At the Oracle OpenWorld conference back in September, Oracle CEO Larry Ellison and Salesforce CEO Marc Benioff exchanged on-stage jabs as Ellison played up his company's push into Salesforce's territory: the cloud.
Later today, as Benioff takes the stage to kick off his company's Dreamforce conference in San Francisco, he'll announce his company's push into Oracle's territory: databases.
Today, Salesforce is launching Database.com, pitching it as "the world's first enterprise database built for the cloud." In a statement, Benioff said:
We see cloud databases as a massive market opportunity that will power the shift to real-time enterprise applications that are natively cloud, mobile and social. For the first time, we are making Database.com, the database that is proven and trusted by our 87,000 customers, available as an open, stand-alone service to accelerate the creation of these new apps.
It's yet another push into the cloud and another way for companies to save money and free resources. Salesforce argues that developers will be able to now spend their time building the applications that make the companies stronger and more competitive instead of managing the hardware and software. Oracle, by contrast, launched the Exalogic, a "cloud-in-a-box" piece of hardware that, at a starting price of $1 million, can put quite a dent in CAPEX budgets.
Salesforce's Database.com, which will be available as a standalone service in 2011, will be free for 3 users and up to 100,000 records and 50,000 transactions per month. Beyond that, it will be priced at $10 per month for each set of 100,000 records beyond the first 100,000 and $10 per month for each set of 150,000 transactions beyond the first 50,000. That's the price for basic services, which includes database access, file storage and automatic administration.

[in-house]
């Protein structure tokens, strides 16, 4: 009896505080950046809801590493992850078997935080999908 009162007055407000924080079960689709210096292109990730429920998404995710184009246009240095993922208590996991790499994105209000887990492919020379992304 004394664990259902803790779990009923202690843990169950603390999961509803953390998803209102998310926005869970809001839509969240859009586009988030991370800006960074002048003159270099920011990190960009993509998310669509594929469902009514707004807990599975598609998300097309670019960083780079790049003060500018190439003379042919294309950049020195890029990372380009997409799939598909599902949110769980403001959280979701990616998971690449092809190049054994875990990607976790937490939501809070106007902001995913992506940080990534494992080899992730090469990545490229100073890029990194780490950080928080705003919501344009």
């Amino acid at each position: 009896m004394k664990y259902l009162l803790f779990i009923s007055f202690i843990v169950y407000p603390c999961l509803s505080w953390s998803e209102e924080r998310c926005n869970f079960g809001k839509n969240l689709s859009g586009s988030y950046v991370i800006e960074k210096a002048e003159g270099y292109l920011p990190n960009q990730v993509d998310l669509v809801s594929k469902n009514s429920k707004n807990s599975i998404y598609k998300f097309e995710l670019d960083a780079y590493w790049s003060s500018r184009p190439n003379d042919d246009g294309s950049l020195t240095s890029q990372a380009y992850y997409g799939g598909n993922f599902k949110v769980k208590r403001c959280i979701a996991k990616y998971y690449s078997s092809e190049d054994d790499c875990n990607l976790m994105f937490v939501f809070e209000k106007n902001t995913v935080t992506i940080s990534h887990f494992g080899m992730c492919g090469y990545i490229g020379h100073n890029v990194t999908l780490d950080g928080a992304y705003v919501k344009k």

Database.com Enterprise services will be priced at $10 per user per month and include user identity, authentication and row-level security access controls.
The openness of Database.com, with the ability to use any programming language for any device, is developer-friendly, while the pricing, without the massive investment of hardware that might be too much or not enough for a company's needs, is CFO-friendly. For the CIOs, the elasticity of the cloud, the automatic upgrades, backups and disaster recovery are all big plusses.
But what about security? There's still that lingering concern, especially as company's take into consideration the sensitivity of the data in their databases. The company notes, in its announcement:
Database.com is proven and secure. More than 87,000 customers have been using it for more than 11 years to store their most sensitive data. Database.com benefits from the security of salesforce.com’s global service delivery infrastructure, offering SSL, single-sign on, identity confirmation and anti-phishing tools. It also provides secure access, including user and role-based security and sharing rules and row-level data security. Database.com has also received some of the most stringent security certifications in the industry, including ISO 27001, SAS 70 Type II and SysTrust.